The above preview is unformatted text

This student written piece of work is one of many that can be found in our GCSE Capital Punishment section.

Found what you're looking for?

  • Start learning 29% faster today
  • 150,000+ documents available
  • Just £6.99 a month

Not the one? Search for your essay title...
  • Join over 1.2 million students every month
  • Accelerate your learning by 29%
  • Unlimited access from just £6.99 per month

See related essaysSee related essays

Related GCSE Capital Punishment essays

  1. The Impact of the Black Death on the Christian Faith

    that they would be cleansed of their sins and the plague lifted accordingly. Rites including the "gnashing of teeth", the "pulling of hair", prayer and weeping were performed to implore and beg the mercy of the Virgin Mary (in the case of the Catholics)

  2. Outline the arguments for and against life after death? Assess the significance of the ...

    But the problem is that it does not seem that this other person is I. They will share none of my looks and will not obtain all of my memories maybe some yoga ones, so what is it that connects us both together.

  1. Speed Kills.

    for instance drinking and speeding Dave Rogers of the Royal Society for the Prevention of Accidents Experts say teenagers are at increased risk of death because they are more likely to speed, drive dangerously and drink alcohol in the presence of peers.

  2. Role of Fate

    mysteries but because none of us could go on living with out the exact knowledge of the place and mission assigned to us by fate" points that the whole town is guilty about Santiago's murder as they feel part of it.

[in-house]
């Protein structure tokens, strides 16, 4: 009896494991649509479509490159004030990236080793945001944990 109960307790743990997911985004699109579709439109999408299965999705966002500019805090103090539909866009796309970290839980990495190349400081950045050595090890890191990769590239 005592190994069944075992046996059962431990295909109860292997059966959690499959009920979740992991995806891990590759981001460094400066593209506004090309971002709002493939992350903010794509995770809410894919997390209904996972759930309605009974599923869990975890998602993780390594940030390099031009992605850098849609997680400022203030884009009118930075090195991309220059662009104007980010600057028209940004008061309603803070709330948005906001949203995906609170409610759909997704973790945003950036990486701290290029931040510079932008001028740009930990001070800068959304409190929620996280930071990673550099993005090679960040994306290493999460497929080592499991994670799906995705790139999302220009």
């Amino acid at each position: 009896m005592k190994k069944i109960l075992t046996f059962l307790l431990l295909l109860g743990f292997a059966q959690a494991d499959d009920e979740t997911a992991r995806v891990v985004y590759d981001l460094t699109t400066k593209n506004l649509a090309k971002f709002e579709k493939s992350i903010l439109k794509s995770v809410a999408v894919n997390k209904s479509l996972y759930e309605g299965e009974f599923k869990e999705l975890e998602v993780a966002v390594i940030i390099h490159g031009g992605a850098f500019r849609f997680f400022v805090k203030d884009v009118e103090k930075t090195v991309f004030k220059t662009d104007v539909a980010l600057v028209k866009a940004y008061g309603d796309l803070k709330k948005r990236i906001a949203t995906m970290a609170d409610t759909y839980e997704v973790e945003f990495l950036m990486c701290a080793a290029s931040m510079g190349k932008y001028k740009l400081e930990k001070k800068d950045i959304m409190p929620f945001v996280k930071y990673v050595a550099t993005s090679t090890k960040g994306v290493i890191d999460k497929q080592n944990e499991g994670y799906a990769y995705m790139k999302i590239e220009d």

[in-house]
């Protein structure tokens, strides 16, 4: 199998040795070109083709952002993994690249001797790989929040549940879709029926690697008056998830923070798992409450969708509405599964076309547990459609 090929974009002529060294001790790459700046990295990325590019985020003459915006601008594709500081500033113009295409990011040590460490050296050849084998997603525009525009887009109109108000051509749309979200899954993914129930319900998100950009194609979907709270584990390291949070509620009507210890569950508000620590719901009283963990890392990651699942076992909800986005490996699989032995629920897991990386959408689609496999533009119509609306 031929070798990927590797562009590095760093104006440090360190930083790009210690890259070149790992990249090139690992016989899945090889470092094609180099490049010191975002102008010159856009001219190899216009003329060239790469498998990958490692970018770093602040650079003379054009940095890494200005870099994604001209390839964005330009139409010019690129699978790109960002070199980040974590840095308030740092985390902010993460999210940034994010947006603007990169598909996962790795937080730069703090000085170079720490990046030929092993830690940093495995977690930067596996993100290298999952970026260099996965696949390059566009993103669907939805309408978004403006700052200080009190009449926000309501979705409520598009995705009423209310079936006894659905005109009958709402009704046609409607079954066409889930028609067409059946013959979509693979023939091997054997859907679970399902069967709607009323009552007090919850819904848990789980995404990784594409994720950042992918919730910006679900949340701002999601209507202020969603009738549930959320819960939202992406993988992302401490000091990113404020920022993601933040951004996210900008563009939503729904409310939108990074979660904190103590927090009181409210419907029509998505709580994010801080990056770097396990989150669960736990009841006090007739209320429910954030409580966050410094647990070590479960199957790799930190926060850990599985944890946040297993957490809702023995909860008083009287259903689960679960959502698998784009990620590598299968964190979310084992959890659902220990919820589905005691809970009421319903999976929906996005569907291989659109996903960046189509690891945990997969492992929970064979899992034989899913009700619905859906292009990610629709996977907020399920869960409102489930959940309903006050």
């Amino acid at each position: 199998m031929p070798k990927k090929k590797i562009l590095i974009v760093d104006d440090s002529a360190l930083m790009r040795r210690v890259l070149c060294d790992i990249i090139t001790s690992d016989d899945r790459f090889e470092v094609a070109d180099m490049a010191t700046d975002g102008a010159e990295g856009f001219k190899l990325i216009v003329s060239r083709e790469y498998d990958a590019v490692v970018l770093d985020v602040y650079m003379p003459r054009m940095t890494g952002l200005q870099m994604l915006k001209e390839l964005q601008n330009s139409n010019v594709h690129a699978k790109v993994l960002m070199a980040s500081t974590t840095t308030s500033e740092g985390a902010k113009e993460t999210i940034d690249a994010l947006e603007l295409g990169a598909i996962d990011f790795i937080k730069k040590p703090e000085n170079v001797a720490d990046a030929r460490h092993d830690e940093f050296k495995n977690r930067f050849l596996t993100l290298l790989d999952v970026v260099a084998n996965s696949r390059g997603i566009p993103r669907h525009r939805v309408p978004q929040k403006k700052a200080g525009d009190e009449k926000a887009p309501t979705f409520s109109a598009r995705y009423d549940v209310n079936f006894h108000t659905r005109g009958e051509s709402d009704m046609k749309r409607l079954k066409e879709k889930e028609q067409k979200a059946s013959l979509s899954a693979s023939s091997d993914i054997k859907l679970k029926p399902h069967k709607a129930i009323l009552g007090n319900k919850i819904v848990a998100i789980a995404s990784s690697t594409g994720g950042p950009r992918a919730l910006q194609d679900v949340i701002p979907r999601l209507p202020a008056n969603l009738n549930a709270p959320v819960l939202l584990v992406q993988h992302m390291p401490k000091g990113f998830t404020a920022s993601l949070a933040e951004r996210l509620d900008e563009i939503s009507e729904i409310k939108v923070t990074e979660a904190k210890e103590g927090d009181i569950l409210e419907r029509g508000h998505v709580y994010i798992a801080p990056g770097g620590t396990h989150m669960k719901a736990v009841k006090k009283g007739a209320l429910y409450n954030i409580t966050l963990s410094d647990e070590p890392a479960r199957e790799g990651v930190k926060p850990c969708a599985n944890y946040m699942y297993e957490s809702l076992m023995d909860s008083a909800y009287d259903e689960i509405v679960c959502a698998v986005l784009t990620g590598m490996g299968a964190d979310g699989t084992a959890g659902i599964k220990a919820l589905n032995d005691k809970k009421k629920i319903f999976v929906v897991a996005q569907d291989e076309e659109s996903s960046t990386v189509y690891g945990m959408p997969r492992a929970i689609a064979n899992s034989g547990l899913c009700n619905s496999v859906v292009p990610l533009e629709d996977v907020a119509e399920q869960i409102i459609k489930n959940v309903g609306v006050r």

1. Analytical Essay - Jack London, Call of the Wild - Choose three dogs, other ...

    "Dave, who was experienced wheeler, nipped Buck's hindquarters whenever he was in error". Dave was a kind dog. Unlike the others he would never steal from new comers. The toil of the traces seemed the supreme of his being, all that he lived for and the only thing in which he took delight.

  2. Research project - The escape from Sobibor.

    At about the middle of the day, the prisoners all assembled in the main yard for the daily head count. Without warning, Felhendler ran out of line and yelled, "Our day has come. Most of the Germans are dead. Let's die with honor.

  1. The Nature of Evil

    He refers to the evils of war and the 'hapless soldier's sigh runs in blood down palace walls.' Blake is symbolising the infliction of evil deeds forced upon the soldier by the upper classes and how it is accepted to kill during war.

  2. What is a human being?

    * When personhood begins an abortion should not be allowed. Once personhood begins, terminating a baby is a form of murder. Most believe that it can only be justified if it will save the life of the mother, to prevent permanent disability, to prevent serious injury or if the mother conceived because of rape.

  • Over 160,000 pieces
    of student written work
  • Annotated by
    experienced teachers
  • Ideas and feedback to
    improve your own work